What’s in a Name?

| December 12, 2008

OEM dealers and distributors who need parts for high-demand or discontinued equipment often have no choice but to turn to non-OEM manufacturers, DeFeo says.

Many dealerships offer less expensive non-OEM parts as options, but that choice can have unforeseen consequences, Williams says. “If all you want is my cheapest price, I’m not going to be able to offer you the highest level of service.”

As manufacturing technology continues to improve, reverse-engineered or copycat products will become more common, Richards says. “The issue is still one of quality and value. The loss of revenue from a non-working vehicle is far greater than the cost savings on a copycat product.”

Knockoff mechanical parts are a growing problem, says Mahrt, who notes that Caterpillar, like other OEMs, has seen lots of former employees go to work for rival companies.

“Caterpillar clearly has an edge on electronic parts – for now, anyway,” Mahrt says. “We’re lulling ourselves to sleep if we think the competition will never have that capability, but they don’t have it now. We’re the big dog on the block, so we’ve got a big target on our back. It’s a perverse sort of compliment.”

READ THE WARRANTY. In almost every instance, using unauthorized parts voids warranties. Even if the warranty has expired, using unauthorized parts poses risks to your business, says Nick Richards of GM Powertrain. “Warranty use is only the beginning of the life cycle of the vehicle.”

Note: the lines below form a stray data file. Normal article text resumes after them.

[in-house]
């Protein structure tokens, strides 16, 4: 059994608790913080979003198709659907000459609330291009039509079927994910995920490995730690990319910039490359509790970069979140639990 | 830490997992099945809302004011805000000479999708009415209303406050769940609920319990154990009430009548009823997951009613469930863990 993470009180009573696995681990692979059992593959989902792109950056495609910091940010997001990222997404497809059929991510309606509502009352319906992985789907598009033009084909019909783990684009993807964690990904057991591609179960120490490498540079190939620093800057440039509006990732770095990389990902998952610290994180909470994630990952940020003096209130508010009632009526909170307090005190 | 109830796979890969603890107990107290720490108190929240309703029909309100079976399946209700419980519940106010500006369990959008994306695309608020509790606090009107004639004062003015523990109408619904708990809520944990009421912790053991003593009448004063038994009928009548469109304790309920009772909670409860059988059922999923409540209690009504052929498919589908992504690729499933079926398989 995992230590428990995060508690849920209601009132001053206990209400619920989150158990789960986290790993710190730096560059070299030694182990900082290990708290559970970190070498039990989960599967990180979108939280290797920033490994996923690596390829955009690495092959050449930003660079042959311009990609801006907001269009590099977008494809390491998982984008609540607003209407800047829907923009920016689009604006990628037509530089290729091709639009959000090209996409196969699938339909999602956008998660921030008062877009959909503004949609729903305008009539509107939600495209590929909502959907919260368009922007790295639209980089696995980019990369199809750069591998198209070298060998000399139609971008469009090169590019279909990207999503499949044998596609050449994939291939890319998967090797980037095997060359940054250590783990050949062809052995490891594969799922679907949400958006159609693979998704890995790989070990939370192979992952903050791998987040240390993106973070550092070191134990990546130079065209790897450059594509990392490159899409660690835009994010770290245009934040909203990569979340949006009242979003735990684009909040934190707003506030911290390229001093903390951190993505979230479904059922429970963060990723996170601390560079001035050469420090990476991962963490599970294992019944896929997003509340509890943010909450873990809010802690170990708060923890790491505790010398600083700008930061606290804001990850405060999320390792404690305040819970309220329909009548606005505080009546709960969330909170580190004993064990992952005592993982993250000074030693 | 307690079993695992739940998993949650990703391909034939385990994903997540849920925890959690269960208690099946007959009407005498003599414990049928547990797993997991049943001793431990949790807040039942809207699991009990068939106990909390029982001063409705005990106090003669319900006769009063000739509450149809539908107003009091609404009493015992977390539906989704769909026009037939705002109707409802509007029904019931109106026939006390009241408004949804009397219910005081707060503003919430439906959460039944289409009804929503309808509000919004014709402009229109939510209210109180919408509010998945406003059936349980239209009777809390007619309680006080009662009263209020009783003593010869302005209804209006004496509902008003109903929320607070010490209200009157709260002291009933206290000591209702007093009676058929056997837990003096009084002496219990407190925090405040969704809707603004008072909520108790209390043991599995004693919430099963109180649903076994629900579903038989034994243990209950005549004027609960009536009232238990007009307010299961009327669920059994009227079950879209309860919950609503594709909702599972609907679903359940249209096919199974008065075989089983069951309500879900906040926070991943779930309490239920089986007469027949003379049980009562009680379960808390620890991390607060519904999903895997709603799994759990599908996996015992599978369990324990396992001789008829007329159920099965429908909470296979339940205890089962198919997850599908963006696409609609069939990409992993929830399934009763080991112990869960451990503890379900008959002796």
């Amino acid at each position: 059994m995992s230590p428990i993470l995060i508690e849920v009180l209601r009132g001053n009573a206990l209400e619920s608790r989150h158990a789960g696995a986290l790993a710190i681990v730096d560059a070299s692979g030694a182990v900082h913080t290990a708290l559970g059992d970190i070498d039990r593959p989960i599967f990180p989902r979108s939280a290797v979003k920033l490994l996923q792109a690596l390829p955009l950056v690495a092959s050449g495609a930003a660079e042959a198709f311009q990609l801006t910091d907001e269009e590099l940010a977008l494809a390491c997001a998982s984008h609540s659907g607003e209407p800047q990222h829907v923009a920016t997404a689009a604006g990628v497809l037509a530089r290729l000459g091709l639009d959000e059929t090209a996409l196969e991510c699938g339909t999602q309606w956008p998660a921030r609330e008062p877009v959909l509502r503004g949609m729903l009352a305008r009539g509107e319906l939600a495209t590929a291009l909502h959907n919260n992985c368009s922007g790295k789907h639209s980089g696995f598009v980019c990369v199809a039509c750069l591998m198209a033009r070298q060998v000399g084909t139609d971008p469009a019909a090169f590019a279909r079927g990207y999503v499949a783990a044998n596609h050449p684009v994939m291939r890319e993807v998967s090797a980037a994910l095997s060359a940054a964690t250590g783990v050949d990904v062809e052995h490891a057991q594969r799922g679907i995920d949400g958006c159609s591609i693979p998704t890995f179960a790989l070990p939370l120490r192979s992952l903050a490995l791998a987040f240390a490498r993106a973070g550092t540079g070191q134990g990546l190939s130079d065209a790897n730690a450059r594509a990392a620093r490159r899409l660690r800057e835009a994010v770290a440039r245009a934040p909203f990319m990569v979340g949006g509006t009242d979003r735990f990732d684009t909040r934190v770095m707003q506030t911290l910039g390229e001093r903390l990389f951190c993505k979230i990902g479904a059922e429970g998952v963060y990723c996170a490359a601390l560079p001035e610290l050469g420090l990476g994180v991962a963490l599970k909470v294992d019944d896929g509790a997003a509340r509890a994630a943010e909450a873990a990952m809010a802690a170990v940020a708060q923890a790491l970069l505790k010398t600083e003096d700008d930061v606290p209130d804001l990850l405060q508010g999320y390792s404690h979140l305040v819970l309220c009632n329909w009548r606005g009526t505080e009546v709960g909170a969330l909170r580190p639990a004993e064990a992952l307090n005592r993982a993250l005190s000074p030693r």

CHECK ASSOCIATES AND CREDENTIALS. “Buy through a reputable, nationally known or nationally identified truck parts distributor,” says Tim Kraus of the Heavy Duty Manufacturers Association. Retail chains such as Fleetpride or Truckpro, any manufacturer affiliated with the Council of Fleet Specialists, any distributor in the HDA Parts Network – all pledge replacement parts that meet OEM specifications, whether those parts have OEM brands or not, Kraus says.

FOLLOW THE OEM. Even if you’re not buying the part from the OEM, you have the option of sticking with parts makers that supply the OEMs. “Manufacturers don’t say, ‘OK, we’re done making the OEM parts, now it’s time to dial down on our quality for the aftermarket.’ It’s the same part,” says Mark Williams of the Technology and Maintenance Council.

ASK ABOUT REMANS. If the price of a new OEM part is giving you sticker shock, ask the OEM about the price of its remanufactured version, says Don Mahrt of Caterpillar. “They typically cost 40 percent less than new, but they’re just as good as new,” and they offer all the benefits of staying within the OEM system, he says.

STAY COOL IN AN EMERGENCY. Call the parts dealer you know and trust, no matter where you’re broken down, Kraus says. That dealer can recommend someone just as trustworthy in your vicinity. And don’t lower your standards just because your load is sitting still. The goal should not be finding cut-rate parts or cutting downtime by a few hours, but “a quality repair job at a fair price,” Kraus says.

ONE SIZE DOESN’T ALWAYS FIT ALL. If you opt for generic equipment unsuited to your application, don’t complain when it fails, Williams says.

EXPECT TO GET WHAT YOU PAY FOR. If you’re buying a part with an unfamiliar brand at a cheap price, don’t be surprised if it has a short life.

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